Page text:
Posts about website optimization are often daunting. The recommended changes are typically big and require technical expertise to pull off.

My goal here is to share four high-leverage changes you can easily implement yourself without needing to know how to code or call a developer. We’re going to keep this as practical as we can so you can tackle this with whatever you have left in your emotional tank after the year-end giving frenzy.

That way, you can start 2024 off with some momentum and position yourself to hit your goals in the new year.

Sound good? Cool. Let’s go.

Read Every Page for Consistent Messaging

The highest leverage way to get your website ready for the new year?

Start by reading every page of it.

We all set out to tell a compelling, cohesive story on our site.

But imagine writing a book one page at a time over many, many years. There’s no way it would tie together well for readers.

That’s exactly what’s happened on a whole lot of nonprofit websites. Especially if they’ve been around a little while.

You added a new page here. Removed a page there. Combined a few pages at one point. And slowly over time, some gaps started creeping into the story you’re telling your visitors.

It happens on almost every website. And inconsistent messaging will quickly confuse your visitors and drastically hurt your overall conversion rates.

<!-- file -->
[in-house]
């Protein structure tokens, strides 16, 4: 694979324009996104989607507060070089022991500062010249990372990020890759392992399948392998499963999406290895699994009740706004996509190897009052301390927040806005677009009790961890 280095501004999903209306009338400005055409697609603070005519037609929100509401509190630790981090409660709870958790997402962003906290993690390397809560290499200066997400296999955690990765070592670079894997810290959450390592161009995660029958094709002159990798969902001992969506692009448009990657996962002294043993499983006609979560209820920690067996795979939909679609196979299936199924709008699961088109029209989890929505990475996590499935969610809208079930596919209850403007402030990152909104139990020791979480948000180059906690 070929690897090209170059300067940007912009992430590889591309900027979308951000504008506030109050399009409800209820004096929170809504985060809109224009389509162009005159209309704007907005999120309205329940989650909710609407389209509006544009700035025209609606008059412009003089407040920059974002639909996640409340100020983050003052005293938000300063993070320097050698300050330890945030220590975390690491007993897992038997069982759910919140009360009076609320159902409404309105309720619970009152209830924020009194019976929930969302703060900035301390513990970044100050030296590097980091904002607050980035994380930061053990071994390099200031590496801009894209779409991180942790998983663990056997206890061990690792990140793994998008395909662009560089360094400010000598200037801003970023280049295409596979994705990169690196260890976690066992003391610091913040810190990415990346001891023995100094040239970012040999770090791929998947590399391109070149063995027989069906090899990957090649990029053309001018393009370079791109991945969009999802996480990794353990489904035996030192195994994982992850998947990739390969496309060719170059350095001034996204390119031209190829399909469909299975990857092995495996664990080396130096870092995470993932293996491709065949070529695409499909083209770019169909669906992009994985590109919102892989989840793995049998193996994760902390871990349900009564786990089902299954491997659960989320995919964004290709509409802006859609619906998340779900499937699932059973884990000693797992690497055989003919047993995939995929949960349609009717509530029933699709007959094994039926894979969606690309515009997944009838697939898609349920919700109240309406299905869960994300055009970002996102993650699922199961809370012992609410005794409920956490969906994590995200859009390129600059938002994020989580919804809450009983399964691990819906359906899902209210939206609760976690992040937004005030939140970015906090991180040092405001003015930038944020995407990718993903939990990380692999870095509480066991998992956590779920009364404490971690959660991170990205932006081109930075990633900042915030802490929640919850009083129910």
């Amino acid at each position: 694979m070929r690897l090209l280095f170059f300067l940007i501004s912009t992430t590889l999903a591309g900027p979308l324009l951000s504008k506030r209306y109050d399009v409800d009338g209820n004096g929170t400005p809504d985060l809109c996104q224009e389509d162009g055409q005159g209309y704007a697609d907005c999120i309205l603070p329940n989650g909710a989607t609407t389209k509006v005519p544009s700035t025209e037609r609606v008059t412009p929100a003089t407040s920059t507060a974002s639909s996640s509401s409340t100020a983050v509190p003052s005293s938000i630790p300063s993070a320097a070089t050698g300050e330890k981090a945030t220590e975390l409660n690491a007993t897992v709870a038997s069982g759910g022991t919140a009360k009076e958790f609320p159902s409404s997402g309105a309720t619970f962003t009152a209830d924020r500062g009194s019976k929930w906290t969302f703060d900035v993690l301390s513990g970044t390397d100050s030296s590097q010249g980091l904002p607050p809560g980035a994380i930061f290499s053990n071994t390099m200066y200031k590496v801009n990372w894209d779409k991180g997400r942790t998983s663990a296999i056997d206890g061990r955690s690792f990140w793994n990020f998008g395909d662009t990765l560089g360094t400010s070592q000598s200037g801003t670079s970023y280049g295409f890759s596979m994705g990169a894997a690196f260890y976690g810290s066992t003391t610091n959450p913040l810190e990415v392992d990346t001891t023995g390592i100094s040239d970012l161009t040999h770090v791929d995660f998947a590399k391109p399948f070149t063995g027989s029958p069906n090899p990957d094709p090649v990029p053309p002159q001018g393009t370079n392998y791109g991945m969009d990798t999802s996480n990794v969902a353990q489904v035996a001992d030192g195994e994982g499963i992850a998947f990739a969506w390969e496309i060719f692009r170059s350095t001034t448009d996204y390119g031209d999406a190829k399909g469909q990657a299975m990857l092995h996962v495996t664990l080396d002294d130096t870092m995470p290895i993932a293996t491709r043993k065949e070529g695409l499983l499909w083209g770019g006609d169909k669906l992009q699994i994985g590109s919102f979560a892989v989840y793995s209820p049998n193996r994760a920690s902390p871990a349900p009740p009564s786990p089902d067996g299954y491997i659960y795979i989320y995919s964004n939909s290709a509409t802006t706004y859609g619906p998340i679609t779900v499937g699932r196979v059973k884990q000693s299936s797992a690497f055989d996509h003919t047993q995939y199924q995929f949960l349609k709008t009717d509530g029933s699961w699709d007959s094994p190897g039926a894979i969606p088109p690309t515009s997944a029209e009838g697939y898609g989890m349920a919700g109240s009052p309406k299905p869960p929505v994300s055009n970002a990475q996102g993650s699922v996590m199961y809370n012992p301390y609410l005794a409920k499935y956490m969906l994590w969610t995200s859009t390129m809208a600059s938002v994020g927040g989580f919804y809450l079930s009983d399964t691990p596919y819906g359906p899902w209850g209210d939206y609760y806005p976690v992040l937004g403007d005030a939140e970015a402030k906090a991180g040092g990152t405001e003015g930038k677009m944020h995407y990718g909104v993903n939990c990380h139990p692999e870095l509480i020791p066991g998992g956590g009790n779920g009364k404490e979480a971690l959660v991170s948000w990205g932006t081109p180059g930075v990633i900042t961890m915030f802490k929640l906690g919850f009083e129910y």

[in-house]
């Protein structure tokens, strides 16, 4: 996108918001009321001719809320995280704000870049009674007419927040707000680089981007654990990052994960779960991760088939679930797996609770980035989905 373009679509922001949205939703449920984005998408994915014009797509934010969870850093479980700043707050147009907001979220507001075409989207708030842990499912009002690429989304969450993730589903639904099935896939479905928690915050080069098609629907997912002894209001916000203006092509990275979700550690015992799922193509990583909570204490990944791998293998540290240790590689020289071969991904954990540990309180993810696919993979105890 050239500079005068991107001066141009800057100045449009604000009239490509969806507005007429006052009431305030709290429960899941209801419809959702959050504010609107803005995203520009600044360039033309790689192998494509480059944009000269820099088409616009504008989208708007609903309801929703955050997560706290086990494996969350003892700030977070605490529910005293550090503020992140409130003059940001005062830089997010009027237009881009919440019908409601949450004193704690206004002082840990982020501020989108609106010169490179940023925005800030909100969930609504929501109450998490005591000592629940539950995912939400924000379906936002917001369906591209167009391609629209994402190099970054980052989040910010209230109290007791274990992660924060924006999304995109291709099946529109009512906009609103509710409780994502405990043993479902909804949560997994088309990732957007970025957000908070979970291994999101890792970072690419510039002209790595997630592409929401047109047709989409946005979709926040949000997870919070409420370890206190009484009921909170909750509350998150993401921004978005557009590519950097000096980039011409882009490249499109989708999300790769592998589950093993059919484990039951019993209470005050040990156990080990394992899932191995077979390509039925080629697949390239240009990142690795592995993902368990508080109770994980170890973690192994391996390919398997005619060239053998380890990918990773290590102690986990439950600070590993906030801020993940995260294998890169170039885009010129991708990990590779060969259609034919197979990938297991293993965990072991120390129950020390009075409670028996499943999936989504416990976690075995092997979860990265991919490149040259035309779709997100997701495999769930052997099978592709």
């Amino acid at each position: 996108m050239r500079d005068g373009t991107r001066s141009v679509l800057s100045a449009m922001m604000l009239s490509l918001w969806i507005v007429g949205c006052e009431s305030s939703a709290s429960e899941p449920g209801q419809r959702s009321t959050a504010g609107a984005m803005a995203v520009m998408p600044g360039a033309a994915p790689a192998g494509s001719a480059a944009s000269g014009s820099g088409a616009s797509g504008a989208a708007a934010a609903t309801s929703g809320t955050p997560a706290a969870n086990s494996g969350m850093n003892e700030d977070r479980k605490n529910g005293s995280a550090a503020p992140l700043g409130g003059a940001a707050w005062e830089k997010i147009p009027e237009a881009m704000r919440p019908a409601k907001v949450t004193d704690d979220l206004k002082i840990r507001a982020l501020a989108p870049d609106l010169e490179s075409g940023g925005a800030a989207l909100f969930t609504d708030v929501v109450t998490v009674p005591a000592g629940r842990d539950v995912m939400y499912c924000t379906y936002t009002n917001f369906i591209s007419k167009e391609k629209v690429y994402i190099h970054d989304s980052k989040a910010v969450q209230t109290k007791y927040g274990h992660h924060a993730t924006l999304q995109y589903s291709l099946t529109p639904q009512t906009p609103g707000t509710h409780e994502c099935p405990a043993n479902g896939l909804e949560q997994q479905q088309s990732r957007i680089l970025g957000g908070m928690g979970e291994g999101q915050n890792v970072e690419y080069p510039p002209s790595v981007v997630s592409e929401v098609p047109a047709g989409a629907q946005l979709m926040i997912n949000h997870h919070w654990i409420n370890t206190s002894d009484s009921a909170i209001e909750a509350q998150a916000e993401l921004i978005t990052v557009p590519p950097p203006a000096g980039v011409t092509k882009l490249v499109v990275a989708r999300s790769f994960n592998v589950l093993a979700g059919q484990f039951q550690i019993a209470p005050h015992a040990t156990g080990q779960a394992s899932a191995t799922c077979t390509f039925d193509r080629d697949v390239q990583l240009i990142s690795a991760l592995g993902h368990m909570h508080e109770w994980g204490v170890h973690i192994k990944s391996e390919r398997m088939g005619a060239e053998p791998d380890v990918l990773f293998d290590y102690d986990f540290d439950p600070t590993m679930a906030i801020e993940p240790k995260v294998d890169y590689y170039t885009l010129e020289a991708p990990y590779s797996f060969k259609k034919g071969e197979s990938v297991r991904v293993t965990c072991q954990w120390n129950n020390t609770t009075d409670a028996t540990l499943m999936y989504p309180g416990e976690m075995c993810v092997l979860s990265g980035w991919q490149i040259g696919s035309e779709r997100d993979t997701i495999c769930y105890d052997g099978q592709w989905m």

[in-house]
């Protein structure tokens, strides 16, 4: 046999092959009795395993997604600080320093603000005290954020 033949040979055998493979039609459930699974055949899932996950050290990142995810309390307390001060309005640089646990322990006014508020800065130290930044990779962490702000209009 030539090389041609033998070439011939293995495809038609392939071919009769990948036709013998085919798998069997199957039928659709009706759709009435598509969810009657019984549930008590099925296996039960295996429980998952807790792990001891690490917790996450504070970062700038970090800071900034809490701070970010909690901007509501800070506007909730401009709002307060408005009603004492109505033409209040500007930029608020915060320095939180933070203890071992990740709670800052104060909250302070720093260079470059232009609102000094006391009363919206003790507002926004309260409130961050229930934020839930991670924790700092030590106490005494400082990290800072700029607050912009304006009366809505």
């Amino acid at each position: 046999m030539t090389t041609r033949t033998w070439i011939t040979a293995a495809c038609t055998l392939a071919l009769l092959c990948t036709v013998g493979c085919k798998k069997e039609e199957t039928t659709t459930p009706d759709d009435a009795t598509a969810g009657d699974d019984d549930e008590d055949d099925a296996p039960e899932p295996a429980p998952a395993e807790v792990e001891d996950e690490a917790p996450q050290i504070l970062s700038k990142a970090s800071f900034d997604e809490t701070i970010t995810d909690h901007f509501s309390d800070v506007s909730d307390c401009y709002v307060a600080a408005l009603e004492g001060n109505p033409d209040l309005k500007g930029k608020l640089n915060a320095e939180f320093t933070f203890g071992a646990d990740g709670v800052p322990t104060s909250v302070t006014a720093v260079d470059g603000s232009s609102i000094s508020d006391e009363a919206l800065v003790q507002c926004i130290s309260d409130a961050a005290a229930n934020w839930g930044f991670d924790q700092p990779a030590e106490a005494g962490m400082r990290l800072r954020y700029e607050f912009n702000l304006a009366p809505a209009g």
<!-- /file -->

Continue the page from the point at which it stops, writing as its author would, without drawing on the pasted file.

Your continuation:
The nice thing is it’s pretty easy to catch this issue without a whole lot of effort.

Action Plan

Here’s a breakdown of how you can tackle this in a day.

1. Read your site’s content annually
Coming out of year-end giving is a great time to tackle this low-stress activity.

For most sites, this won’t take more than a couple of hours. If your site is huge, start with your highest leverage and most popular pages.

Read these pages and see if your site is telling the story you intended it to.

2. Note messaging inconsistencies
Don’t worry about making any changes as you go. Just document inconsistencies and pages you’d like to circle back to in the coming weeks. Include brief notes about your finding and a link to the page for easy access.

Now you have a punch list of pages you can tackle as time allows in the early part of the new year.

3. Document tone and messaging for future reference
Once you finish these changes, create a simple reference for the future. Be sure to include tips about your messaging, tone of voice and examples from the content you’ve just refreshed. Then share it with your team.